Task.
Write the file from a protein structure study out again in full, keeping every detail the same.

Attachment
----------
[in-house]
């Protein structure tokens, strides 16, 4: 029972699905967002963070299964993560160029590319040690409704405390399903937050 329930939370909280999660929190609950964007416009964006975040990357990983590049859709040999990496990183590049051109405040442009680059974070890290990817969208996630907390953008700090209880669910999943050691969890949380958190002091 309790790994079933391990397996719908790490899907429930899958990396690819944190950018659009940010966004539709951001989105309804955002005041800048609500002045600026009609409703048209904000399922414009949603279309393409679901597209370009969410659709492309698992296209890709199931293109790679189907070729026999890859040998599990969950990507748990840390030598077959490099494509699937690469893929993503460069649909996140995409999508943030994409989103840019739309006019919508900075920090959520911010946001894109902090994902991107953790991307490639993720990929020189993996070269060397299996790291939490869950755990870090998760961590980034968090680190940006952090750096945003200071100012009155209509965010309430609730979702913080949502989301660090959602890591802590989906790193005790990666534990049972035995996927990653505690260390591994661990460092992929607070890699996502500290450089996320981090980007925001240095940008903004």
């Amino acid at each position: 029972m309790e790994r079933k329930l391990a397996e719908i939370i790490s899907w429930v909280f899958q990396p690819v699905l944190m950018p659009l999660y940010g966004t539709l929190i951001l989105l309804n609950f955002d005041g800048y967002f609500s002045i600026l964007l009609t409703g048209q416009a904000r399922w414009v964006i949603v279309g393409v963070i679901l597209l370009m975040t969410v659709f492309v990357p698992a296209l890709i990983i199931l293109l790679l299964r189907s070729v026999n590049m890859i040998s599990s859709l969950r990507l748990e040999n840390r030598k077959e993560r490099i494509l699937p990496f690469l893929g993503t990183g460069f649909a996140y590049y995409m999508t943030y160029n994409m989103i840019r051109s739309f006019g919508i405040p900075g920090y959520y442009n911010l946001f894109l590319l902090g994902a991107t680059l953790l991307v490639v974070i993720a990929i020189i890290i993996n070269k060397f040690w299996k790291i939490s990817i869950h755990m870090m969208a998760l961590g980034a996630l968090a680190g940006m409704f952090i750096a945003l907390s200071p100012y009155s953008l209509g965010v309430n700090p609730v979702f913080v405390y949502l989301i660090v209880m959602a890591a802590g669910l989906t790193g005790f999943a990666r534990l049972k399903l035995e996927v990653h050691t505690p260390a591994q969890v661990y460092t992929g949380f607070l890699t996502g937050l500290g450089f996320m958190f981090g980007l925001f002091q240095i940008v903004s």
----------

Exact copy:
[in-house]
């Protein structure tokens, strides 16, 4: 029972699905967002963070299964993560160029590319040690409704405390399903937050 329930939370909280999660929190609950964007416009964006975040990357990983590049859709040999990496990183590049051109405040442009680059974070890290990817969208996630907390953008700090209880669910999943050691969890949380958190002091 309790790994079933391990397996719908790490899907429930899958990396690819944190950018659009940010966004539709951001989105309804955002005041800048609500002045600026009609409703048209904000399922414009949603279309393409679901597209370009969410659709492309698992296209890709199931293109790679189907070729026999890859040998599990969950990507748990840390030598077959490099494509699937690469893929993503460069649909996140995409999508943030994409989103840019739309006019919508900075920090959520911010946001894109902090994902991107953790991307490639993720990929020189993996070269060397299996790291939490869950755990870090998760961590980034968090680190940006952090750096945003200071100012009155209509965010309430609730979702913080949502989301660090959602890591802590989906790193005790990666534990049972035995996927990653505690260390591994661990460092992929607070890699996502500290450089996320981090980007925001240095940008903004």
């Amino acid at each position: 029972m309790e790994r079933k329930l391990a397996e719908i939370i790490s899907w429930v909280f899958q990396p690819v699905l944190m950018p659009l999660y940010g966004t539709l929190i951001l989105l309804n609950f955002d005041g800048y967002f609500s002045i600026l964007l009609t409703g048209q416009a904000r399922w414009v964006i949603v279309g393409v963070i679901l597209l370009m975040t969410v659709f492309v990357p698992a296209l890709i990983i199931l293109l790679l299964r189907s070729v026999n590049m890859i040998s599990s859709l969950r990507l748990e040999n840390r030598k077959e993560r490099i494509l699937p990496f690469l893929g993503t990183g460069f649909a996140y590049y995409m999508t943030y160029n994409m989103i840019r051109s739309f006019g919508i405040p900075g920090y959520y442009n911010l946001f894109l590319l902090g994902a991107t680059l953790l991307v490639v974070i993720a990929i020189i890290i993996n070269k060397f040690w299996k790291i939490s990817i869950h755990m870090m969208a998760l961590g980034a996630l968090a680190g940006m409704f952090i750096a945003l907390s200071p100012y009155s953008l209509g965010v309430n700090p609730v979702f913080v405390y949502l989301i660090v209880m959602a890591a802590g669910l989906t790193g005790f999943a990666r534990l049972k399903l035995e996927v990653h050691t505690p260390a591994q969890v661990y460092t992929g949380f607070l890699t996502g937050l500290g450089f996320m958190f981090g980007l925001f002091q240095i940008v903004s």